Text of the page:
Human nature dictates that you can never expect 100% of the people to follow instructions 100% of the time. The same holds true when it comes to protecting information security. At safety science company UL LLC in Northbrook, Ill., Steve Wenc, senior vice president and chief risk officer, and Robert Jamieson, IT security officer, realized early on in their security education efforts that reducing risk would require more than just lectures and written instructions.
"As we were looking at the potential threats that we face, it's probably no surprise that phishing attacks hit the top of our list," Wenc explains. "Surveys showed that phishing was one thing we really couldn't fight with technology tools -- the core element is human. So we threw out the general awareness program and decided to attack it from a behavioral perspective."
UL developed a behavior-focused security education program (with no budget) designed to help UL's nearly 11,000 employees recognize phishing messages and quickly report them to UL's security team. The program has created a crowd-sourced "human firewall." On a daily basis, UL employees are spotting new attacks, reporting them -- often within minutes -- and enabling UL's security team to quickly take steps to block the attacks, alert other users and remediate infections.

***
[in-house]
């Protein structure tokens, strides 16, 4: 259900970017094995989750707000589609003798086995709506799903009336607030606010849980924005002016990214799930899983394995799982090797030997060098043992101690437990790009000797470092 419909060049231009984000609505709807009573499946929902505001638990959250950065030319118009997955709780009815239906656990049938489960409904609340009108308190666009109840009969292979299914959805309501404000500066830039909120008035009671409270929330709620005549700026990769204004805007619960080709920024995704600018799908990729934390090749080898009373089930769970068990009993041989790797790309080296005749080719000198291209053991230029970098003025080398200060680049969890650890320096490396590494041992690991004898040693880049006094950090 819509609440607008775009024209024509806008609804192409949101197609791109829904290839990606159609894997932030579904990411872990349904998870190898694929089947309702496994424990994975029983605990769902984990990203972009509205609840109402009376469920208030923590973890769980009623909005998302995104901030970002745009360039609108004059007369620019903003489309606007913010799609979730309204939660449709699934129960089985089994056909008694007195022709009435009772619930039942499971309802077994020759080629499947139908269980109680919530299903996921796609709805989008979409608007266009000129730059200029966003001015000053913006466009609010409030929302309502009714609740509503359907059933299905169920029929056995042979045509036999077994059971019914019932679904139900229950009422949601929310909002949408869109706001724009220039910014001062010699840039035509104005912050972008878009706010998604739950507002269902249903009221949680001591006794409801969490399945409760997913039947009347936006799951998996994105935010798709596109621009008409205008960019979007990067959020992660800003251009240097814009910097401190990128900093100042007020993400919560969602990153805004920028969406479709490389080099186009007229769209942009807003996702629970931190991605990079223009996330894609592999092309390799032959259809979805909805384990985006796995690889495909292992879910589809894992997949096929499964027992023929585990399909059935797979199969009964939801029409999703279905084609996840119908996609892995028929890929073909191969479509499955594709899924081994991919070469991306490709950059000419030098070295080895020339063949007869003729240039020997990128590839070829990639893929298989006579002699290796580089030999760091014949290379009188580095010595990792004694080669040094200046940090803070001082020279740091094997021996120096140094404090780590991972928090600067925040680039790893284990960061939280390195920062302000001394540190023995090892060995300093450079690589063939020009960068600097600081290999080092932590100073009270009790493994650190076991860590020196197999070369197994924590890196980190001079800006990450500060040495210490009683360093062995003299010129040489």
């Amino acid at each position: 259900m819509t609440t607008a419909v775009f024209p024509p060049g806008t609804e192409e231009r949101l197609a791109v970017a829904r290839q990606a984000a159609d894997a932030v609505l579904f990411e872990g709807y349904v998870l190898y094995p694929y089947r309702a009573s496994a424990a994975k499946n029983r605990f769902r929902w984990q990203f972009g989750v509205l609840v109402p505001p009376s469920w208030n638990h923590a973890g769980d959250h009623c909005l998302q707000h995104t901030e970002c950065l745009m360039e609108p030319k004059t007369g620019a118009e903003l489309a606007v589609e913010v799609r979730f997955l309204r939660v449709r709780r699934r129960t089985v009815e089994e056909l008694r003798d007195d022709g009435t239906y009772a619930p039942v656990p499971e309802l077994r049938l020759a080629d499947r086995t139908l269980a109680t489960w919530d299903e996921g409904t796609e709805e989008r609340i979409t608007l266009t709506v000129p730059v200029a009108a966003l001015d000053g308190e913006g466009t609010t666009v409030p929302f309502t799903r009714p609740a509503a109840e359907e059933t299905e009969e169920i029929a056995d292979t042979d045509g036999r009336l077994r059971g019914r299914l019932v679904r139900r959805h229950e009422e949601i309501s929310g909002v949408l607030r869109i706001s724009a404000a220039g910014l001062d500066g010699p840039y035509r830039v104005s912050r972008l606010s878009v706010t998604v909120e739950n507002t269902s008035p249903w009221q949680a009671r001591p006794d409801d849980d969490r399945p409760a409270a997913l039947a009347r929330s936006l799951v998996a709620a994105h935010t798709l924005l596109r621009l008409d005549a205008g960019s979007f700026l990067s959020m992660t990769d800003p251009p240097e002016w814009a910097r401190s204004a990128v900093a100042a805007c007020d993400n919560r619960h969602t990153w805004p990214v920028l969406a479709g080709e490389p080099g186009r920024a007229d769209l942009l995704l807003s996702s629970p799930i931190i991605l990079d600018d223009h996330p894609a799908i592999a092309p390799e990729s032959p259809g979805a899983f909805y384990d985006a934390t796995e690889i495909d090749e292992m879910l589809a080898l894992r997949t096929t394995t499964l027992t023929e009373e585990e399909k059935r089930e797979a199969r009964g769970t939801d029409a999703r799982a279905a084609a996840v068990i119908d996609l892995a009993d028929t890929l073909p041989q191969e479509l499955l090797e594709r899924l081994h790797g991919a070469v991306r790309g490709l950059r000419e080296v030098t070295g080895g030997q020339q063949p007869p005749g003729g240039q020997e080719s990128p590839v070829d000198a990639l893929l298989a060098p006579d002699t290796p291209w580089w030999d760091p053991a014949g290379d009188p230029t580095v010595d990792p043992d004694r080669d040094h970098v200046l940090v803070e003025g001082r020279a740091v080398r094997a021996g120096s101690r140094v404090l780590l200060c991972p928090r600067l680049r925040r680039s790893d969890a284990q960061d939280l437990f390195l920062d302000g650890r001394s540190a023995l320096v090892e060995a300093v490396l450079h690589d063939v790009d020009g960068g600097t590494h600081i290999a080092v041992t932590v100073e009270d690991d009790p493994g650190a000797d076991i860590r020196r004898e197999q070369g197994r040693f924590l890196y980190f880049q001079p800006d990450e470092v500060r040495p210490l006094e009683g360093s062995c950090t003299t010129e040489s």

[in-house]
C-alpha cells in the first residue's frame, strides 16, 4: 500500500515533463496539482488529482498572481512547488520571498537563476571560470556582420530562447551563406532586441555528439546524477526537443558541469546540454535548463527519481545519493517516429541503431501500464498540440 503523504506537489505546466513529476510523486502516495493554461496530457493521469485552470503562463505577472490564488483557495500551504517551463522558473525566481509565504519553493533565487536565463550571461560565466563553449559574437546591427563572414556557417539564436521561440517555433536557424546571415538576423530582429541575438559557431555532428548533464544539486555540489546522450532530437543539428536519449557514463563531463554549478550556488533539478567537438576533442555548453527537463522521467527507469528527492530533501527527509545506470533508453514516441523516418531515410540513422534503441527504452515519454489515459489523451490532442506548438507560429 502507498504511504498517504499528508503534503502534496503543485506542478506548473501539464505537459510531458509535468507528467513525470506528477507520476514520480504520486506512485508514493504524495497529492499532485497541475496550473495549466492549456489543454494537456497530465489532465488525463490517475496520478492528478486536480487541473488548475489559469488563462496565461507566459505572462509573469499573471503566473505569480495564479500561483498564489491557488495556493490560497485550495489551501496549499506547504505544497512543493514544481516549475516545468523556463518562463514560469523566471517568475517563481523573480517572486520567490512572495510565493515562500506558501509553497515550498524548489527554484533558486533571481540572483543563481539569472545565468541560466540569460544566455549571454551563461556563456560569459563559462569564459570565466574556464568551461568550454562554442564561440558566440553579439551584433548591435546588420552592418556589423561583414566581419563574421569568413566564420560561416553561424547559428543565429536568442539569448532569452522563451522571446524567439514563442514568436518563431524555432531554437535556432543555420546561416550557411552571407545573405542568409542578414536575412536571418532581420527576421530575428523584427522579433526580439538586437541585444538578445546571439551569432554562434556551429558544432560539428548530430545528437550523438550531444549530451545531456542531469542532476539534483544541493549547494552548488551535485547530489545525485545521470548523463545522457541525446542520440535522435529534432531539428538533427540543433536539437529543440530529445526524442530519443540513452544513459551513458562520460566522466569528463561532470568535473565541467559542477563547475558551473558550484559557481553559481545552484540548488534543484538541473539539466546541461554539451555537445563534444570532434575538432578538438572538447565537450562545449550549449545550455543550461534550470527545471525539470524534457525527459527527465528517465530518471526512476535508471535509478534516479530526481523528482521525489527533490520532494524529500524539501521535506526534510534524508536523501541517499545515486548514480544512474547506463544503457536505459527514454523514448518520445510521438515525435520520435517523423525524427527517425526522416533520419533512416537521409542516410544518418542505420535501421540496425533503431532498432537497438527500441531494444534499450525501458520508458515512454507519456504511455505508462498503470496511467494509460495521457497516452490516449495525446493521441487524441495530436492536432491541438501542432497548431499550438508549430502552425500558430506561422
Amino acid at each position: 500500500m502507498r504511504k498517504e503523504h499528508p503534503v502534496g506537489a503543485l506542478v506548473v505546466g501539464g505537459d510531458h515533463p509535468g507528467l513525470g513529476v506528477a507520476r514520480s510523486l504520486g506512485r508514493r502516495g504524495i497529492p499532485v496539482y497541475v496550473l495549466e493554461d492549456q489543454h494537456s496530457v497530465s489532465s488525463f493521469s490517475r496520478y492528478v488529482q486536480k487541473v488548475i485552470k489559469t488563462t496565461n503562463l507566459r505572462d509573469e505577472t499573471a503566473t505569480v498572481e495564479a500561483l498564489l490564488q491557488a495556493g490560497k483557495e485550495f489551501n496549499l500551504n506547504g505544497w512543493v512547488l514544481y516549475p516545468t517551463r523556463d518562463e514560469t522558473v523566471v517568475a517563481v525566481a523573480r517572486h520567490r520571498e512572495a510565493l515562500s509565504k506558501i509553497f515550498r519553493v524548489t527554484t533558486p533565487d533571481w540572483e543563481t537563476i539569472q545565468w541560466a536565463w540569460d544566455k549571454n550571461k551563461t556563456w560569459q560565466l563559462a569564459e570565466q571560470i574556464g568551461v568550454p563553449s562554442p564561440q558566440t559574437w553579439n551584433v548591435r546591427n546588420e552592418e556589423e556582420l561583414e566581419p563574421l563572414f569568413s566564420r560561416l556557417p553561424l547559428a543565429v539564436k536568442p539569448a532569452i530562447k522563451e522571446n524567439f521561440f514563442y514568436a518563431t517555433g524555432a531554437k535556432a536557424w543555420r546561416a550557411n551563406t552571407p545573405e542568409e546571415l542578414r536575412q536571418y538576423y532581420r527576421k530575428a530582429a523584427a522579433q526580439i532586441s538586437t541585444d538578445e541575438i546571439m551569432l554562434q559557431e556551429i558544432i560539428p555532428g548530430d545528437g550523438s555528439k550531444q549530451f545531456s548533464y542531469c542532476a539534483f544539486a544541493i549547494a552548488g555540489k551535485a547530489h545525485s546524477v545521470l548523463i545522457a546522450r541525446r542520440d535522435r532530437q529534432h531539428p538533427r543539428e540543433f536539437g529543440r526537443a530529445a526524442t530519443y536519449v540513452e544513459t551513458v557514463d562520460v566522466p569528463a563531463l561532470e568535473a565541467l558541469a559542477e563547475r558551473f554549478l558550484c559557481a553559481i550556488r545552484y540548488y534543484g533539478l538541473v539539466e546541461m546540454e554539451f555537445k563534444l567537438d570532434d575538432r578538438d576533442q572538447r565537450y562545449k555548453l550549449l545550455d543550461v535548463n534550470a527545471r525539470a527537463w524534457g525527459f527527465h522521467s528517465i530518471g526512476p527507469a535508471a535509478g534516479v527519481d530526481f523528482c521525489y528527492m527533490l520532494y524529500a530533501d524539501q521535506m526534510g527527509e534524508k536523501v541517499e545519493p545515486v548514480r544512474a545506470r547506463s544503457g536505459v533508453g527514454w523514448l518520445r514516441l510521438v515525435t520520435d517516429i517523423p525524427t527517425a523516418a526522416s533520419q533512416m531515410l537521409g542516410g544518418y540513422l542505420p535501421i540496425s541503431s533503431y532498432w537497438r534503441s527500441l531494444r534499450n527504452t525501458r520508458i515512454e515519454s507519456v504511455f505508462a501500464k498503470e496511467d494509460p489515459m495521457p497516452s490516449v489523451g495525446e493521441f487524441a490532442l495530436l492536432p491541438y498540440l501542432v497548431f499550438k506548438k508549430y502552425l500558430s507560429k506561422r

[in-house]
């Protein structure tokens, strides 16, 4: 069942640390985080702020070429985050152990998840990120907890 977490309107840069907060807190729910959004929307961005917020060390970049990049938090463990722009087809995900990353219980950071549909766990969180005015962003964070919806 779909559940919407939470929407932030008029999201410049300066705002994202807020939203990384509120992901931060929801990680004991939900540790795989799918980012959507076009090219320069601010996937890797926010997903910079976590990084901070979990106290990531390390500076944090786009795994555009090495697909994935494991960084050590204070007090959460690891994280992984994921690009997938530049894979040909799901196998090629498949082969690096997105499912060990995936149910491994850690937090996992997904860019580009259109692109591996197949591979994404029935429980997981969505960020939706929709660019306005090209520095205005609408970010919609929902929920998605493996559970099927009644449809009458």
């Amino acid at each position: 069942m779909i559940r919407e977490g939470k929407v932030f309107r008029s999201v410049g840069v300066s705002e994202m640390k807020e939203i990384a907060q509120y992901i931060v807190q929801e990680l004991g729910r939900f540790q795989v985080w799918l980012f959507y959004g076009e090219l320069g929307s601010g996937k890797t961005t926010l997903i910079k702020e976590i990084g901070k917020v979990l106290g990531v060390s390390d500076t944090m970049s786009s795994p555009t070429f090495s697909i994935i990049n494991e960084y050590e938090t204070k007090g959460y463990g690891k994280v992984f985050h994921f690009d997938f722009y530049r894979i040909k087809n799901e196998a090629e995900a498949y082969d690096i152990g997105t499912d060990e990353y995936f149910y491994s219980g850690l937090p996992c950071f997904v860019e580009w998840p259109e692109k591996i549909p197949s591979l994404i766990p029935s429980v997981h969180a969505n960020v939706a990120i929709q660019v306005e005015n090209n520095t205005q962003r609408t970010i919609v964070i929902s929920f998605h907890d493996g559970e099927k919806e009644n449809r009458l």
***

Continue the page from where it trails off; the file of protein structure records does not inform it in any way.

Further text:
The first step was to educate employees on what a phishing attack looked like. Every quarter, every employee at UL from the CEO on down gets at least one "planted" phishing message (based on real attacks the company has received) that they are challenged to detect. This is not a "gotcha" moment -- employees are notified that there will be a test. If the employee falls for the scam -- they are routed to a one-page lessons-learned that offers two or three pointers on what they should look for the next time.
The second step was getting employees to report emails that they suspect are phishing scams. The practice caught on quickly as the security team began personally responding to each and every employee who reported an incident. Jamieson believes this is a big reason why employees stay engaged today.
Through employees' reports, "we saw an attack that we responded to within 24 hours," Jamieson says. "In the past it took days or weeks. Some of them might be months -- or never -- because there was no process or reason for people to think to report them to us."
Since the project's inception, incident reports have increased from 10 a month to over 1,000, and UL reports a 19% decrease in virus-related incidents. Instead of looking at the flood of leads as a downside, Wenc and Jamieson saw it as an opportunity to create personal relationships with the people at UL.
"We appreciate what they're doing," Wenc says. "When they spot [a scam] that has impact on the company, we tell them, 'You saved your colleagues and our customers from an attack.'"